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#1869085 - 11/06/13 03:55 PM Re: PTO Use for Sick [Re: BLMMR]
ahkcompliance Offline
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Registered: 09/10/08
Posts: 1642
Loc: Midwest
We use a PTO system. We run into the same boat that there are some employees who come to work when they are sick because they don't want to use PTO as sick time and want to leave it as fun days off.

Usually HR will send a memo out regarding when you should stay home from work. I remember one time we actually had the employee leave work for the day because they were so bad.

I agree with Happy, PTO will most likely be your friend or enemy. I personally like it. It flexible where you can use the days you need. I usually save 5 days as sick days and will start using them here and there in November and December if haven't needed. We lose them at the end of year if still on the table. I wish we were able to carry over a few days.

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#1869118 - 11/06/13 04:39 PM Re: PTO Use for Sick [Re: BLMMR]
Truffle Royale Offline

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Registered: 07/09/03
Posts: 13743
And that^^^ would be why running a system that separates PTO from vacation time eliminates the problem of people not staying home sick when they should.

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#1869122 - 11/06/13 04:44 PM Re: PTO Use for Sick [Re: BLMMR]
HappyGilmore Online
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Registered: 06/11/04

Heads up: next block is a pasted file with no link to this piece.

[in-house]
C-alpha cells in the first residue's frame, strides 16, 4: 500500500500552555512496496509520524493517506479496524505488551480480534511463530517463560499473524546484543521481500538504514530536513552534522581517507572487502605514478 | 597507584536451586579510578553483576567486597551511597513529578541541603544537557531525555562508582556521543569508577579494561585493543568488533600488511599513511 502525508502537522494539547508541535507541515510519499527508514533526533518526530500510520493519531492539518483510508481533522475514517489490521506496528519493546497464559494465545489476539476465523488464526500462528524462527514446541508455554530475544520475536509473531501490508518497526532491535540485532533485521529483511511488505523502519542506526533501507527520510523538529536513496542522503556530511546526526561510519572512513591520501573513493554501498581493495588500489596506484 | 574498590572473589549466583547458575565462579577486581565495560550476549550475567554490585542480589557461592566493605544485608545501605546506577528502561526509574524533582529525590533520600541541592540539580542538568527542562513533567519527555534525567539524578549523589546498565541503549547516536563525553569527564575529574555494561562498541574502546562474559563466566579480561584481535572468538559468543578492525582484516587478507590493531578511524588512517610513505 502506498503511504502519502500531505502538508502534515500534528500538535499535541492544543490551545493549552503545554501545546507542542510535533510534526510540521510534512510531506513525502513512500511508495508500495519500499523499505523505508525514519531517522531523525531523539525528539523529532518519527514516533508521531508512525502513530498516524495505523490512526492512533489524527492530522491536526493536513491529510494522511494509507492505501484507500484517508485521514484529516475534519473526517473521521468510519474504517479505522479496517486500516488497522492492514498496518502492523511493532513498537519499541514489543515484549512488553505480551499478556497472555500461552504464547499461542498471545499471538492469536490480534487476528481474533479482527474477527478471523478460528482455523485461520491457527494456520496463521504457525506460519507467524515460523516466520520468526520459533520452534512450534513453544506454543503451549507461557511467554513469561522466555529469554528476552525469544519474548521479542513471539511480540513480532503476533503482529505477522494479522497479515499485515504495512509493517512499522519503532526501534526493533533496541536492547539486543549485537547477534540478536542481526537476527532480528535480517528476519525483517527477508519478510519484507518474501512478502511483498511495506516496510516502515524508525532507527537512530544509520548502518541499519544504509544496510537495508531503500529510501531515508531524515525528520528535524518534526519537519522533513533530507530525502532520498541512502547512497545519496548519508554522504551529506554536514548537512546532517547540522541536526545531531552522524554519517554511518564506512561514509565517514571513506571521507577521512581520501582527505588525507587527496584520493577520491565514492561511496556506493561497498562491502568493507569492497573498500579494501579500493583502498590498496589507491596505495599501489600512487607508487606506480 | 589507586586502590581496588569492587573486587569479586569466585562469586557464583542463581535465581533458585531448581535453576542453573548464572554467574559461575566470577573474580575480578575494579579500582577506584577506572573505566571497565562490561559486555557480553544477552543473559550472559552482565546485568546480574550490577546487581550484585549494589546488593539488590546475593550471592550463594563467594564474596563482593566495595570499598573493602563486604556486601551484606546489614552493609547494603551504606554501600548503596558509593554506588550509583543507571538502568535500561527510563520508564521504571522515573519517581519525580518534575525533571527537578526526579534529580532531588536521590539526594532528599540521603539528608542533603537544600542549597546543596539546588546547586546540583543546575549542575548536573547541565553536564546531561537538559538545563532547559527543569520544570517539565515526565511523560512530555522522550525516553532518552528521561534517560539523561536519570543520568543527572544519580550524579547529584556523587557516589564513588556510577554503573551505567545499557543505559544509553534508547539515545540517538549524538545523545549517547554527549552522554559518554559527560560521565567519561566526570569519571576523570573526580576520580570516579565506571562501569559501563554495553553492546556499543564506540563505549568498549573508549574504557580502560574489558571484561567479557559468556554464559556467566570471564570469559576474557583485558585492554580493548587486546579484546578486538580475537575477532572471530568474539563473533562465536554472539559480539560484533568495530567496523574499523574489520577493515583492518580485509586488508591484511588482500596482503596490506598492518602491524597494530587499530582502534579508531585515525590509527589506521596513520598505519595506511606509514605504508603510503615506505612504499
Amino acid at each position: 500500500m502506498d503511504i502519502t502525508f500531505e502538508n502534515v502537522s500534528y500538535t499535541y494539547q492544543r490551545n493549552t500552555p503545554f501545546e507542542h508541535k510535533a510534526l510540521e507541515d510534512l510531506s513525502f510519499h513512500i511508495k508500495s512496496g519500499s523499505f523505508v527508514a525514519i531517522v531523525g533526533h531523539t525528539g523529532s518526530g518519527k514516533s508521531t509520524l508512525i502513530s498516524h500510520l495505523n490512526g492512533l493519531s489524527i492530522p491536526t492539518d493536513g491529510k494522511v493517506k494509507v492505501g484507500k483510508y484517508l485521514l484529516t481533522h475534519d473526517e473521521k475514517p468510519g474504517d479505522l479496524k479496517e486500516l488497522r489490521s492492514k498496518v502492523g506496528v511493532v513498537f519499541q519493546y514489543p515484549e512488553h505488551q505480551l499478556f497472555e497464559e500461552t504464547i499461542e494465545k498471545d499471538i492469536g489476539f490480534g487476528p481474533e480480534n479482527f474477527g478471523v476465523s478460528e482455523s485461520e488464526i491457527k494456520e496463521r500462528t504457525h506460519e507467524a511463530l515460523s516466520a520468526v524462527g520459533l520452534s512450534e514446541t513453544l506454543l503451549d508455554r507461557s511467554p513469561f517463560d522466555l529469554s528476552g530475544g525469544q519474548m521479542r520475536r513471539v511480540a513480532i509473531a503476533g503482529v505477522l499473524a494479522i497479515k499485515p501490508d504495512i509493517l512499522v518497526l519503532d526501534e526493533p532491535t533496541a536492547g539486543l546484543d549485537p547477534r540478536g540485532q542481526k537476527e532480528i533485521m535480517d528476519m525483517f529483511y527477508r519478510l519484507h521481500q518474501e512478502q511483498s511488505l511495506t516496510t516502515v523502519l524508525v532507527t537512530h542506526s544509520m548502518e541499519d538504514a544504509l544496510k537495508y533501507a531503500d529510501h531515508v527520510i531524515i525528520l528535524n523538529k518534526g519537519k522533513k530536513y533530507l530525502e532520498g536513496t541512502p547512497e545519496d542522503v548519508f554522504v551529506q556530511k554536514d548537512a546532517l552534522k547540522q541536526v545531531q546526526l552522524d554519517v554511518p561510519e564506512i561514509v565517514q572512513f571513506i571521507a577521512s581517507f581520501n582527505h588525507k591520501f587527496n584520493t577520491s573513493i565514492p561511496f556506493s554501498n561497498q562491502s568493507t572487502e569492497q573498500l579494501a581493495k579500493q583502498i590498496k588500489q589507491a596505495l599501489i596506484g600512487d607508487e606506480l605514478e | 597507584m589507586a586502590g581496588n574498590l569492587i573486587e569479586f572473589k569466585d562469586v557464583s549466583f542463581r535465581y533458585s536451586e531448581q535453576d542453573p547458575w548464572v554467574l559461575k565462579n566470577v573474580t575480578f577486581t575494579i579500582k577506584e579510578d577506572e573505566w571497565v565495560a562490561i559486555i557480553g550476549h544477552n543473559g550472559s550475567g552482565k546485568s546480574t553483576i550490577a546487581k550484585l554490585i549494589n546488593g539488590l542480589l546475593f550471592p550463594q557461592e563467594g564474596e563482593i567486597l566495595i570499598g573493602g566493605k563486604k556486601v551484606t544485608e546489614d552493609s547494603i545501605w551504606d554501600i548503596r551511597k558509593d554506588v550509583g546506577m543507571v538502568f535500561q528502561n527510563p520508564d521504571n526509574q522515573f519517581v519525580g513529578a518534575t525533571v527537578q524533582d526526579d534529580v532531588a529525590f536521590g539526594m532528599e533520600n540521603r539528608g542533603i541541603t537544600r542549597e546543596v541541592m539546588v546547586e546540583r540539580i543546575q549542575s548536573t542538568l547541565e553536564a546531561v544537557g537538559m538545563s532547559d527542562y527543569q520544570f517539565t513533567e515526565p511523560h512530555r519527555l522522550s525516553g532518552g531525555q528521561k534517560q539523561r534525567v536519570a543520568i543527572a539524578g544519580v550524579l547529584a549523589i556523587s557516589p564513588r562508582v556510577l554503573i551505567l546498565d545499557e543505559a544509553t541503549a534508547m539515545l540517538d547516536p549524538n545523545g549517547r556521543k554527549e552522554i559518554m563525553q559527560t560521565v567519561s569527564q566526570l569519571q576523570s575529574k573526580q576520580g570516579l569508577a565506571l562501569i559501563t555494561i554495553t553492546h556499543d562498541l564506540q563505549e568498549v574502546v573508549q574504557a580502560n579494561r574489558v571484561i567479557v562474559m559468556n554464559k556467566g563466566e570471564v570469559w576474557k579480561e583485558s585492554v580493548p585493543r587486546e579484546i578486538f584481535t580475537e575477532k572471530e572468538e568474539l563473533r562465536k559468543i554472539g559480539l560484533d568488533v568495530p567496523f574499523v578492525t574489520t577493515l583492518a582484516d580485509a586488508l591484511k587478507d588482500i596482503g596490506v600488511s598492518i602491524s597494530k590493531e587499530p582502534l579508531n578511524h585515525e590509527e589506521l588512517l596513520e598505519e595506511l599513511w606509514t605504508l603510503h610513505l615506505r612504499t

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Loc: Moron, Mongolia
if you separate PTO from sick, what is the purpose of classifying as PTO? after all, PTO stands for paid time off...if you segregate for sick days, which are also paid time off, you haven't really changed anything, have you?
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#1869129 - 11/06/13 04:57 PM Re: PTO Use for Sick [Re: BLMMR]
ahkcompliance Offline
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Registered: 09/10/08
Posts: 1642
Loc: Midwest
I agree Happy. I think some people just to see they have X number of sick days so at the beginning of the year they know they have X number of sick and X number of vacation/personal.

It's all paid time off...you just have to be diciplined to segregate it yourself when using an all PTO system.


Edited by ahkcompliance (11/06/13 04:58 PM)

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#1869136 - 11/06/13 05:17 PM Re: PTO Use for Sick [Re: BLMMR]
Springtime Offline
Junior Member

Registered: 03/24/09
Posts: 44
Loc: MO
Thanks for the responses. I really haven't seen too many come in sick just so they can use their PTO at a later date for "fun". Ours is a use it or loose it benefit too so I am seeing more employees trying to use it right now that we are coming to the end of the year. My concern with that though, is too many trying to use their remaining PTO at the same time. We do offer them to roll unused PTO over into the first quarter of the next year only if their request for PTO is denied due to time restraints or conflict of multiple employees being off at the same time. Another feature of our PTO is that it should be "earned" in order to use it. Each month employees earn 1/2 day of PTO so that by the end of the year they will have accumulated 6 days.

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#1869141 - 11/06/13 05:22 PM Re: PTO Use for Sick [Re: BLMMR]
Truffle Royale Offline

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Registered: 07/09/03
Posts: 13743
Maybe roll-over is why the split works for us so well. There's never a rush to use up PTO before end of year because any unused PTO is rolled over. I've seen women stockpile it for maternity leave and a few have had it to use for catastrophic illnesses of themselves or a spouse or child thereby never having to go to FMLA.
Only a certain percentage of vacation time can be carried over.

It's all about what works best for your organization.

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#1875355 - 12/02/13 04:47 PM Re: PTO Use for Sick [Re: BLMMR]
fun grandma Offline
Member

Registered: 11/21/08
Posts: 80
Loc: midwest